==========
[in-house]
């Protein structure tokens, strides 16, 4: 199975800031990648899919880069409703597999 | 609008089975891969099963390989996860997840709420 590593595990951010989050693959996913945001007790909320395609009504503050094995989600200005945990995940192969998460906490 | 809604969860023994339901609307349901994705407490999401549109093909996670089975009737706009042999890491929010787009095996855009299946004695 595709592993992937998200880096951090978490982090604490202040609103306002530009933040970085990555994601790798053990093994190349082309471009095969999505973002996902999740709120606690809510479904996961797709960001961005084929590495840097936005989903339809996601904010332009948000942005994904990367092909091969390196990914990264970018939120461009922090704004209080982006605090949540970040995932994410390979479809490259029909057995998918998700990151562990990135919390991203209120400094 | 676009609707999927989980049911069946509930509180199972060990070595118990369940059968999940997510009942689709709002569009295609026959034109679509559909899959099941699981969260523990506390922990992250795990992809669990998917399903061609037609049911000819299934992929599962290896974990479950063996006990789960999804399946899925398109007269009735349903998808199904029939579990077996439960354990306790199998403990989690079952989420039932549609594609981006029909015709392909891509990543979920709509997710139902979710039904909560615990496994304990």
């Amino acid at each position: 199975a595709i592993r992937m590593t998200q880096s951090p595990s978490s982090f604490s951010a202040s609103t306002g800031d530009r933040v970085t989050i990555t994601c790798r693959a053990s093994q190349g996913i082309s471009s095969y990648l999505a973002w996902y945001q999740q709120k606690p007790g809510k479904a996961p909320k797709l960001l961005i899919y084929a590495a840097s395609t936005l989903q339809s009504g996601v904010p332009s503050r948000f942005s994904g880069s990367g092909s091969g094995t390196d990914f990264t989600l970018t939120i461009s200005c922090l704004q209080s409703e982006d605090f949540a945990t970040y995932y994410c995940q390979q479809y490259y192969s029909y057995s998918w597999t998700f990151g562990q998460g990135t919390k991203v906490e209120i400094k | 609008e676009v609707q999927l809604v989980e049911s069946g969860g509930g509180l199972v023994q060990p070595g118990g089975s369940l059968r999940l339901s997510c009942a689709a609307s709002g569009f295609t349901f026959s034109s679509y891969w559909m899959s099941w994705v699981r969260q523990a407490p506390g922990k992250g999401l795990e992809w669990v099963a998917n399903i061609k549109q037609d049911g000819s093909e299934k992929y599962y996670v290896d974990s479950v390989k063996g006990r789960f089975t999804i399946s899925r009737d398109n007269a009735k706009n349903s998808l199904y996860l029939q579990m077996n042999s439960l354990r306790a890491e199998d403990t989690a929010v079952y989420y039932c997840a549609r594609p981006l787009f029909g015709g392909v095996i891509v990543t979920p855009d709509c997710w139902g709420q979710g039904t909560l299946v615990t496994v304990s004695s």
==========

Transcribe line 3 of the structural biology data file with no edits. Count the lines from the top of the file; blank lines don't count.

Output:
């Amino acid at each position: 199975a595709i592993r992937m590593t998200q880096s951090p595990s978490s982090f604490s951010a202040s609103t306002g800031d530009r933040v970085t989050i990555t994601c790798r693959a053990s093994q190349g996913i082309s471009s095969y990648l999505a973002w996902y945001q999740q709120k606690p007790g809510k479904a996961p909320k797709l960001l961005i899919y084929a590495a840097s395609t936005l989903q339809s009504g996601v904010p332009s503050r948000f942005s994904g880069s990367g092909s091969g094995t390196d990914f990264t989600l970018t939120i461009s200005c922090l704004q209080s409703e982006d605090f949540a945990t970040y995932y994410c995940q390979q479809y490259y192969s029909y057995s998918w597999t998700f990151g562990q998460g990135t919390k991203v906490e209120i400094k | 609008e676009v609707q999927l809604v989980e049911s069946g969860g509930g509180l199972v023994q060990p070595g118990g089975s369940l059968r999940l339901s997510c009942a689709a609307s709002g569009f295609t349901f026959s034109s679509y891969w559909m899959s099941w994705v699981r969260q523990a407490p506390g922990k992250g999401l795990e992809w669990v099963a998917n399903i061609k549109q037609d049911g000819s093909e299934k992929y599962y996670v290896d974990s479950v390989k063996g006990r789960f089975t999804i399946s899925r009737d398109n007269a009735k706009n349903s998808l199904y996860l029939q579990m077996n042999s439960l354990r306790a890491e199998d403990t989690a929010v079952y989420y039932c997840a549609r594609p981006l787009f029909g015709g392909v095996i891509v990543t979920p855009d709509c997710w139902g709420q979710g039904t909560l299946v615990t496994v304990s004695s």